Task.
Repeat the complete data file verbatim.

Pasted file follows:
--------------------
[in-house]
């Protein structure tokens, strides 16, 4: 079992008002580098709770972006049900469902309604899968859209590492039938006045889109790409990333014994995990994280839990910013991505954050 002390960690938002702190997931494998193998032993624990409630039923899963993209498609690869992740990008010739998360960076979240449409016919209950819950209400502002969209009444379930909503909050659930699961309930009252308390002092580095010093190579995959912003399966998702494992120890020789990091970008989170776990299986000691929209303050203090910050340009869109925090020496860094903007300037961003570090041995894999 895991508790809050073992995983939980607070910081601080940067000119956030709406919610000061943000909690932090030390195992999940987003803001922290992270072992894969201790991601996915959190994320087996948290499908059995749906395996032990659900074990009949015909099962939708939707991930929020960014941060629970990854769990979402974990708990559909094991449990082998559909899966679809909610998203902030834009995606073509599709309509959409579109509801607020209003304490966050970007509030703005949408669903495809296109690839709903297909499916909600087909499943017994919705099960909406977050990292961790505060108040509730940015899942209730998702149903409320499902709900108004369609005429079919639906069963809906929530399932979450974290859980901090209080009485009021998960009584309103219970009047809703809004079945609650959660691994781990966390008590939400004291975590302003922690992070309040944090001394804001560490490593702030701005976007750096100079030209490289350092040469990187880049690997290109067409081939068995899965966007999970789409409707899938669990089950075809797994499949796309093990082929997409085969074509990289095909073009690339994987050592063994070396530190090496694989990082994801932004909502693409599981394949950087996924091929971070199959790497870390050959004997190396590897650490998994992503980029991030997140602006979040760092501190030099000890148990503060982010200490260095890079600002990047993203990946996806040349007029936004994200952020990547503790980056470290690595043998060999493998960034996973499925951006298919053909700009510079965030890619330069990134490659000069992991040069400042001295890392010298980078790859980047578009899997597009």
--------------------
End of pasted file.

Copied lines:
[in-house]
């Protein structure tokens, strides 16, 4: 079992008002580098709770972006049900469902309604899968859209590492039938006045889109790409990333014994995990994280839990910013991505954050 002390960690938002702190997931494998193998032993624990409630039923899963993209498609690869992740990008010739998360960076979240449409016919209950819950209400502002969209009444379930909503909050659930699961309930009252308390002092580095010093190579995959912003399966998702494992120890020789990091970008989170776990299986000691929209303050203090910050340009869109925090020496860094903007300037961003570090041995894999 895991508790809050073992995983939980607070910081601080940067000119956030709406919610000061943000909690932090030390195992999940987003803001922290992270072992894969201790991601996915959190994320087996948290499908059995749906395996032990659900074990009949015909099962939708939707991930929020960014941060629970990854769990979402974990708990559909094991449990082998559909899966679809909610998203902030834009995606073509599709309509959409579109509801607020209003304490966050970007509030703005949408669903495809296109690839709903297909499916909600087909499943017994919705099960909406977050990292961790505060108040509730940015899942209730998702149903409320499902709900108004369609005429079919639906069963809906929530399932979450974290859980901090209080009485009021998960009584309103219970009047809703809004079945609650959660691994781990966390008590939400004291975590302003922690992070309040944090001394804001560490490593702030701005976007750096100079030209490289350092040469990187880049690997290109067409081939068995899965966007999970789409409707899938669990089950075809797994499949796309093990082929997409085969074509990289095909073009690339994987050592063994070396530190090496694989990082994801932004909502693409599981394949950087996924091929971070199959790497870390050959004997190396590897650490998994992503980029991030997140602006979040760092501190030099000890148990503060982010200490260095890079600002990047993203990946996806040349007029936004994200952020990547503790980056470290690595043998060999493998960034996973499925951006298919053909700009510079965030890619330069990134490659000069992991040069400042001295890392010298980078790859980047578009899997597009």